I said goodbye to my kids today. Come Monday, the teacher I’m replacing will be back, and I’ll be introducing her to my classes and then stepping out to leave her to it. They’re moving me into another room down the hall, where I’ll teach sixth graders. I’ve just begun to get the hang of 8th graders. Sixth graders are going to be a whole new species of animal.
So each period I stood at the front of the class, and waited for silence. Normally I slice through the hubbub with razor fierceness, demanding absolute compliance from my students. But today I had no voice, having lost it last night. So instead I just waited, and eventually the kids subsided. Especially in the later periods, when word had already got out.
And then I told them. I only managed to get in about five word each time before they erupted into protest. I kept my face severe, but felt something twist inside me as they yelled out. It hit me how much I was going to miss them. I’ve been teaching these 140 kids or so for about five months, and by this stage I feel like I’ve finally got to know them. I’ve earned their trust, their affection, or at least become a tolerable evil. Either way. Saying goodbye was a lot harder than I had thought.
Two petitions to keep me were begun, and by the end of the day the students had got over 150 kids to sign them. Apparently they’d dragooned kids who weren’t even in my class to sign. Several kids promised me that I’d be back as soon as they’d taken care of the returning teacher’s knees. A handful of the girls actually cried and my 4th period tried to give me a massive group hug when the period ended. I found graffiti scratched into a desk, cussing the returning teacher out, demanding that I stay, and had to listen impassively throughout the day as they demanded better reasons for my leaving.
But it wasn’t all about my ego. We’ve got–I mean, they’ve got–two weeks till the FCAT’s. This is crunch time. Most of my kids in the Regular classes are finally beginning to believe they can do well. I’ve got one kid who’s failing all his other classes. He has a B in mine. He’s finally applying himself, pushing himself. Today, when I gave out the assessment tests through which the new teacher will gauge the kids, he just sat there. Stared at the ceiling. I walked up to him at one point and asked him what was up. Nothing, he said. Do your work, I told him. Ok, he said, and when I walked away, he looked back up at the ceiling. I checked his workbook after he handed it in; he’d written nothing. He was the most dramatic example, but I could see all the inroads and trust I’d built with these kids already beginning to evaporate.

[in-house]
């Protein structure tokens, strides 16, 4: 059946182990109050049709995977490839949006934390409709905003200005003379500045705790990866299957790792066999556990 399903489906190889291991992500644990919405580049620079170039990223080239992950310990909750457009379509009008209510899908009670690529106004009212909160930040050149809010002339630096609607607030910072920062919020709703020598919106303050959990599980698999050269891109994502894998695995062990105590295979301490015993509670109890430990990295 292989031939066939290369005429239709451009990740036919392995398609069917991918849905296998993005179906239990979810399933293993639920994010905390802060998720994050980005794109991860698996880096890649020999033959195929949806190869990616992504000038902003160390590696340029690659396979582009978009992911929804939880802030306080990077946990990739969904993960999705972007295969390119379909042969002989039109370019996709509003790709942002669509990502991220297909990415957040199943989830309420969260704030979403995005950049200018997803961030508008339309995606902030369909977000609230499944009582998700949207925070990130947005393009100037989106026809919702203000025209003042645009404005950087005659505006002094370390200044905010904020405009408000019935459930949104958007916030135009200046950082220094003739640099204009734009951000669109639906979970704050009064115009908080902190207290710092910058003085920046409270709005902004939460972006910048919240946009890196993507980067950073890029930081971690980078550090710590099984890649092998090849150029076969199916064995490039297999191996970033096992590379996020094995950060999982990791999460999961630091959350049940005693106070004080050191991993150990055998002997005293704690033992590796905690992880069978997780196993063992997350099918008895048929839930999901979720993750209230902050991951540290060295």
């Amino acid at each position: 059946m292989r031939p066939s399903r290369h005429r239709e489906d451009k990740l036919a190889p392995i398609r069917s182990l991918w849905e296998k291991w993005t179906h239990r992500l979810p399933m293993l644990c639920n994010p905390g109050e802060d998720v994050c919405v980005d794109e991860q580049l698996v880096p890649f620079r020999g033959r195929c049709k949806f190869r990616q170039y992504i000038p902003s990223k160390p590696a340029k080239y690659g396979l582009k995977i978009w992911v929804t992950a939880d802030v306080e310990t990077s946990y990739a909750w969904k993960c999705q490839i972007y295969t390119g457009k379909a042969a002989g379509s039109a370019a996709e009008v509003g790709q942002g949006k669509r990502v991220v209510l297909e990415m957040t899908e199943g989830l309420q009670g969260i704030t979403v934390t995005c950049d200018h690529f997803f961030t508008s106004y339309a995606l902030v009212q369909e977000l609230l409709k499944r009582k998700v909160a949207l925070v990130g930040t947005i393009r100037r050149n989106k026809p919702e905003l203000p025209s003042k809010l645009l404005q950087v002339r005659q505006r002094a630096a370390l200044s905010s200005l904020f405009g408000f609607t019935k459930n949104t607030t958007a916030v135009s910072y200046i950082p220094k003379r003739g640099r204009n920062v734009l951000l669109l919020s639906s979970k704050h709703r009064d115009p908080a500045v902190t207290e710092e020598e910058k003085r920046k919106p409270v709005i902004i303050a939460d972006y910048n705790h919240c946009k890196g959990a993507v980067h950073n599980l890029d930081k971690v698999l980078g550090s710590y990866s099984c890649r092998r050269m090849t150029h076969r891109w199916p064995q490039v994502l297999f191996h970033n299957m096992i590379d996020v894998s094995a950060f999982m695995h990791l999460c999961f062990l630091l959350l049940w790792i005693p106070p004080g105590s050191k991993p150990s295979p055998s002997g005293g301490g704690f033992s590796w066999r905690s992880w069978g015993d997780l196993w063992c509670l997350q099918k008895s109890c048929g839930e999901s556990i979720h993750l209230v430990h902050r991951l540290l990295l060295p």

But what can you do? I’m replacing this lady who’s been out recovering from surgery since October, but it’s her class. Her contract. She wants back in, she gets back in. Doesn’t matter what the kids think, or what I want.
After my sixth period had left, I slowly walked up and down the aisles of my class, straightening the desks. I picked up books that were on the floor and slotted them under the seats. I wiped off all the graffiti my kids had written on the white board declaring their loyalty, and then spent some time cleaning out my desk, tidying my papers, preparing things for Monday. Then I stood by the door, looked at the large, empty room, killed the lights, and left.